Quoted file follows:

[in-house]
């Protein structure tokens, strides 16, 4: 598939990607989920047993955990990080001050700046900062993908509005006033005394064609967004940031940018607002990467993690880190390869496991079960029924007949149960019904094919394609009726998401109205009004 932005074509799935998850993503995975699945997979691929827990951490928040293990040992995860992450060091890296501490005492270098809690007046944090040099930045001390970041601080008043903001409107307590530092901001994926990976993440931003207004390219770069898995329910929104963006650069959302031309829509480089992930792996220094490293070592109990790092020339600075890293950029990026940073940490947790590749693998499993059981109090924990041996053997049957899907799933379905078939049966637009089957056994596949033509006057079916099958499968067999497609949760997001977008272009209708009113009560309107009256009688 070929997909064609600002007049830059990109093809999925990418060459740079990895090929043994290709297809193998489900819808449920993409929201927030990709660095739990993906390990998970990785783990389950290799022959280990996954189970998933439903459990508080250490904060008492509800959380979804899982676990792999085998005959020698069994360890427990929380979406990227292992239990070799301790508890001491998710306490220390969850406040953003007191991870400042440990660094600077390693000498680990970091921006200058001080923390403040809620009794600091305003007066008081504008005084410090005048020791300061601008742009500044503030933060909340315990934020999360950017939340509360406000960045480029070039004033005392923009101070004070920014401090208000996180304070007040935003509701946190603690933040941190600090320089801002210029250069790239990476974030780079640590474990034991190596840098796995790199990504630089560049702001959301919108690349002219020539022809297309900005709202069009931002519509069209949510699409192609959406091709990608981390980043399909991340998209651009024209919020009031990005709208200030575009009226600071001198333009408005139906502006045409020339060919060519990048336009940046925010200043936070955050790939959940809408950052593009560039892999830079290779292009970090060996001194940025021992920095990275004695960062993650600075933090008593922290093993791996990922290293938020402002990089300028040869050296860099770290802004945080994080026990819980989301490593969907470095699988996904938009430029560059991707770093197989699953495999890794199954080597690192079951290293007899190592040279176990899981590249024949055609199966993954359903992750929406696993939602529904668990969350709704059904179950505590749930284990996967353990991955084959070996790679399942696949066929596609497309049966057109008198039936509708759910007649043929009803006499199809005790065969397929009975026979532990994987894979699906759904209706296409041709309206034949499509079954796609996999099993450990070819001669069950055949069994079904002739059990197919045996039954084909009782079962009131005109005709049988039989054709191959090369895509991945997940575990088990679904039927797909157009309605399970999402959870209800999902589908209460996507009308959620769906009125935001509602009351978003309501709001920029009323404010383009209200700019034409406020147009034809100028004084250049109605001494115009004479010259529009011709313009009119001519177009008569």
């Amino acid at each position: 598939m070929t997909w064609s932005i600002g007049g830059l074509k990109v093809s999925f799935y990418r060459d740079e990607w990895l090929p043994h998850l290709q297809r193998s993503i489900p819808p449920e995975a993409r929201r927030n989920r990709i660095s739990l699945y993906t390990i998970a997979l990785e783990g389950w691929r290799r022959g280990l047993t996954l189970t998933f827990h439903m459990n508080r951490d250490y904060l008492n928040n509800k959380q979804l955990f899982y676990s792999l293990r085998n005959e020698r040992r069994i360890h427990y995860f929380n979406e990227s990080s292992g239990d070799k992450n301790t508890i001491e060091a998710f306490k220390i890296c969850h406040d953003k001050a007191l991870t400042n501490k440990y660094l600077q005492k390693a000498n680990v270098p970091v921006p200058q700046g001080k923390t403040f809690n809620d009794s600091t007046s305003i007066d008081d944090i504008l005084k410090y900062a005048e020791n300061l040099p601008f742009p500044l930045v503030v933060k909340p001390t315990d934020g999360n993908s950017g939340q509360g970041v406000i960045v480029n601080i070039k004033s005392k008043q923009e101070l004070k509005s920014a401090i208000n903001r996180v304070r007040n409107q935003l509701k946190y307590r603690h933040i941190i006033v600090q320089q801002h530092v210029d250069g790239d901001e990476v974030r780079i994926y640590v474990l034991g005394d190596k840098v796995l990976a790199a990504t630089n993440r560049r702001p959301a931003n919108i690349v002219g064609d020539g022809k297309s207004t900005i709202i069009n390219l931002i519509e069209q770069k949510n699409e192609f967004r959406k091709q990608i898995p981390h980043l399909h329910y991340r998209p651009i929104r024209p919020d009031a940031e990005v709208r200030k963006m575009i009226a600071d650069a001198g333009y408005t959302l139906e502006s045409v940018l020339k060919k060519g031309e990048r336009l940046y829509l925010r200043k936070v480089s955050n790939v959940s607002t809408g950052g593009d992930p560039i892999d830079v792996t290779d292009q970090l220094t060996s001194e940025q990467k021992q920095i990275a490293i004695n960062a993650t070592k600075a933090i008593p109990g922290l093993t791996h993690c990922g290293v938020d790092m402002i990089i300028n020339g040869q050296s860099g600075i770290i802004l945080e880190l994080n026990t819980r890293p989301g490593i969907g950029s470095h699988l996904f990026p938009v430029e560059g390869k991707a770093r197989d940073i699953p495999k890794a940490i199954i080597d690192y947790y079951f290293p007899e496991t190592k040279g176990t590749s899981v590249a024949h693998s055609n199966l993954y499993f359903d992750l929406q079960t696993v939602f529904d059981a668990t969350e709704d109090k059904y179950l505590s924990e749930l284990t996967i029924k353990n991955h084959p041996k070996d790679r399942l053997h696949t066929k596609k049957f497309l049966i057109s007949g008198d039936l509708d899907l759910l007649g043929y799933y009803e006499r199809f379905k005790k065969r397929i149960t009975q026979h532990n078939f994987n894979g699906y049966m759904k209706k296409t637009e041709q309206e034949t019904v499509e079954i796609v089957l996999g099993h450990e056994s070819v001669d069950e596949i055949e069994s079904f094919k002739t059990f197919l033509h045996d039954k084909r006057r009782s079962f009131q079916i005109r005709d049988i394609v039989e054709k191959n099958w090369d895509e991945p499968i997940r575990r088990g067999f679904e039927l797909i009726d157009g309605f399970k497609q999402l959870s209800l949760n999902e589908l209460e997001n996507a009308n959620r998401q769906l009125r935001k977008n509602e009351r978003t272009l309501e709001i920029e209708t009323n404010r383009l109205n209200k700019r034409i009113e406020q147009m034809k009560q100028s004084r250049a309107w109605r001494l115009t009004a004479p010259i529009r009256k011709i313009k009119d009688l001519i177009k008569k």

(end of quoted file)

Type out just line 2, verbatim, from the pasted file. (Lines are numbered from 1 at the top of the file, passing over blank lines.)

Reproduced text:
């Protein structure tokens, strides 16, 4: 598939990607989920047993955990990080001050700046900062993908509005006033005394064609967004940031940018607002990467993690880190390869496991079960029924007949149960019904094919394609009726998401109205009004 932005074509799935998850993503995975699945997979691929827990951490928040293990040992995860992450060091890296501490005492270098809690007046944090040099930045001390970041601080008043903001409107307590530092901001994926990976993440931003207004390219770069898995329910929104963006650069959302031309829509480089992930792996220094490293070592109990790092020339600075890293950029990026940073940490947790590749693998499993059981109090924990041996053997049957899907799933379905078939049966637009089957056994596949033509006057079916099958499968067999497609949760997001977008272009209708009113009560309107009256009688 070929997909064609600002007049830059990109093809999925990418060459740079990895090929043994290709297809193998489900819808449920993409929201927030990709660095739990993906390990998970990785783990389950290799022959280990996954189970998933439903459990508080250490904060008492509800959380979804899982676990792999085998005959020698069994360890427990929380979406990227292992239990070799301790508890001491998710306490220390969850406040953003007191991870400042440990660094600077390693000498680990970091921006200058001080923390403040809620009794600091305003007066008081504008005084410090005048020791300061601008742009500044503030933060909340315990934020999360950017939340509360406000960045480029070039004033005392923009101070004070920014401090208000996180304070007040935003509701946190603690933040941190600090320089801002210029250069790239990476974030780079640590474990034991190596840098796995790199990504630089560049702001959301919108690349002219020539022809297309900005709202069009931002519509069209949510699409192609959406091709990608981390980043399909991340998209651009024209919020009031990005709208200030575009009226600071001198333009408005139906502006045409020339060919060519990048336009940046925010200043936070955050790939959940809408950052593009560039892999830079290779292009970090060996001194940025021992920095990275004695960062993650600075933090008593922290093993791996990922290293938020402002990089300028040869050296860099770290802004945080994080026990819980989301490593969907470095699988996904938009430029560059991707770093197989699953495999890794199954080597690192079951290293007899190592040279176990899981590249024949055609199966993954359903992750929406696993939602529904668990969350709704059904179950505590749930284990996967353990991955084959070996790679399942696949066929596609497309049966057109008198039936509708759910007649043929009803006499199809005790065969397929009975026979532990994987894979699906759904209706296409041709309206034949499509079954796609996999099993450990070819001669069950055949069994079904002739059990197919045996039954084909009782079962009131005109005709049988039989054709191959090369895509991945997940575990088990679904039927797909157009309605399970999402959870209800999902589908209460996507009308959620769906009125935001509602009351978003309501709001920029009323404010383009209200700019034409406020147009034809100028004084250049109605001494115009004479010259529009011709313009009119001519177009008569």